It had to bother the players themselves, though it is likely not the cause of the esophagitis that kept Clay Buchholz out of the rotation and in the hospital recently. It's actually a common problem across the nation -- and we're not just talking Red Sox Nation.
"Esophagitis is an inflammation of your esophagus, and is most often caused by acid from the stomach that flows back up into the esophagus," explained Dr. Douglas Pleskow, co-director of endoscopy at the Digestive Disease Center at Beth Israel Deaconess Medical Center. "You might have heard the term 'acid reflux' or 'GERD' which is an acronym for Gastro Esophageal Reflux Disease. GERD affects about 60 million Americans and in chronic cases -- about 10 to 20 percent of the time -- it leads to esophagitis."
Symptoms of esophagitis include heartburn, nausea and sometimes vomiting. Because Buchholz noticed the presence of blood he spent some time in the intensive care unit. It's almost certain the diagnosis was confirmed by an endoscopic examination where a hi-def camera is threaded from the mouth through the esophagus.
"It's pretty easy to spot, even in what we would grade a mild case," said Pleskow. "Normally the lining of the esophagus is whitish-pink and very smooth. When it's inflamed it looks red and raw. A severe case might show an ulcer, or break in the lining -- that would be the source of the bleeding."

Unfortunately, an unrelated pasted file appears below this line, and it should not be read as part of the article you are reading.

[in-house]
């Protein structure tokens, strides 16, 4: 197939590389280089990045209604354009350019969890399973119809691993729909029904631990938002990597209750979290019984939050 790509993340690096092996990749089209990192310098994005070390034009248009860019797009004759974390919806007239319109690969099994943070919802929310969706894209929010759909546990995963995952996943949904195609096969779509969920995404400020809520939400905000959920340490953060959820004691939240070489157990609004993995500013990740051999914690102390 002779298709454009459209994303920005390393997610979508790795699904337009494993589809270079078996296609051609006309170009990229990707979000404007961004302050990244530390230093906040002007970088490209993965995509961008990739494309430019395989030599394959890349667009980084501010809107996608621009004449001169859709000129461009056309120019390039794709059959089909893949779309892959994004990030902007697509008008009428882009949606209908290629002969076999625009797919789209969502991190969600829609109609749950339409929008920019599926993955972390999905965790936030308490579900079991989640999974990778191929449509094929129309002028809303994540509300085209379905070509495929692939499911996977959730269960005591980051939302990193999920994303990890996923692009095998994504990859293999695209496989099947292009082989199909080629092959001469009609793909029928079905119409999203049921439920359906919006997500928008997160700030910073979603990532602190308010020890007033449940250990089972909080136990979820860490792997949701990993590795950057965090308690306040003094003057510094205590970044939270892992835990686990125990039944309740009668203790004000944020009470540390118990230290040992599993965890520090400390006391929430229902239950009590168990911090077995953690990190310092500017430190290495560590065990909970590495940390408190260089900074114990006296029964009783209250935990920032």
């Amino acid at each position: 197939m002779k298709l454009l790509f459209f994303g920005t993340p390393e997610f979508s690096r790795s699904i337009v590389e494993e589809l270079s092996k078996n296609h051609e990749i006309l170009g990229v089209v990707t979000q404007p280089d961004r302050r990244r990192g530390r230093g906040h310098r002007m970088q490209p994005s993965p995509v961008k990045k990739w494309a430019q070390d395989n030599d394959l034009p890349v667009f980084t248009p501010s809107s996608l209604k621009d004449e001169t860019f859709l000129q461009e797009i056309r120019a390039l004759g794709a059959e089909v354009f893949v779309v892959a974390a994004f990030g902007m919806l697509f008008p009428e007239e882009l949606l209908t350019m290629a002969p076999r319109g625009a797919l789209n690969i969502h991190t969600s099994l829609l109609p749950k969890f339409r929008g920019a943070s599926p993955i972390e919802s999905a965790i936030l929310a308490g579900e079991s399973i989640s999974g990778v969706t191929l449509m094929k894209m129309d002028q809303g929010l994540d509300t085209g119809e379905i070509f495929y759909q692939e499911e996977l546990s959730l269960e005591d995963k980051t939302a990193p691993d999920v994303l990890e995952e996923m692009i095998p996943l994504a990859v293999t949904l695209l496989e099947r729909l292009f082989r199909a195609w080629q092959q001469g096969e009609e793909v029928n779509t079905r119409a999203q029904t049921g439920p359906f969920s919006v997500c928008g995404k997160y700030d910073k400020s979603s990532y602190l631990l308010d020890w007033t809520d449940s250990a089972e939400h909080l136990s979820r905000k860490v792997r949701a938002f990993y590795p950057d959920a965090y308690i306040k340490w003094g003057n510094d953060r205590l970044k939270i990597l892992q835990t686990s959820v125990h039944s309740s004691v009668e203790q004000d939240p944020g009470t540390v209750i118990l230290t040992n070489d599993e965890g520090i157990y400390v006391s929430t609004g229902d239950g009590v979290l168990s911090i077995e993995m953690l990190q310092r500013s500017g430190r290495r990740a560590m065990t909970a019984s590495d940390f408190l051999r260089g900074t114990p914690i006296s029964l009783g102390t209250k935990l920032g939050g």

Pleskow also mentioned that some medications are known to cause "pill induced" esophagitis if not administered properly. The antibiotic doxycycline, which is a common treatment for acne, should always be taken with a lot of water because of the risk of irritation. Also, some bisphosphonate drugs that are used to treat osteoporosis fall into that category. Most often the culprit is acid and with treatment and prevention the prognosis for relief is very good.
For some sufferers a couple of Tums or a dose of Maalox will neutralize enough acid to address the issue. Others might need the intervention of drugs that actually cut down the amount of acid the body produces. Then there is the approach that is sometimes less popular among patients, but undeniably effective.
"We would always prefer to prevent first, so we look at common food triggers," Pleskow said. "Quite often tomato based foods like pizza or pasta sauce will cause problems. Spicy, greasy or fatty foods will do it too. Overeating, smoking or too much alcohol can trigger GERD, so lifestyle changes can be key."
So it might be a good idea to cut back on the peanuts and Cracker Jack, limit the number of hot dogs, and hold the ketchup and onions. Oh, and adding a few more Sox wins to the menu wouldn't hurt either.
Gary Gillis is a contributor to MLB.com. The BID Injury Report is a regular column on redsox.com. Beth Israel Deaconess Medical Center is the official hospital of The Boston Red Sox. This story was not subject to the approval of Major League Baseball or its clubs. This story was not subject to the approval of Major League Baseball or its clubs.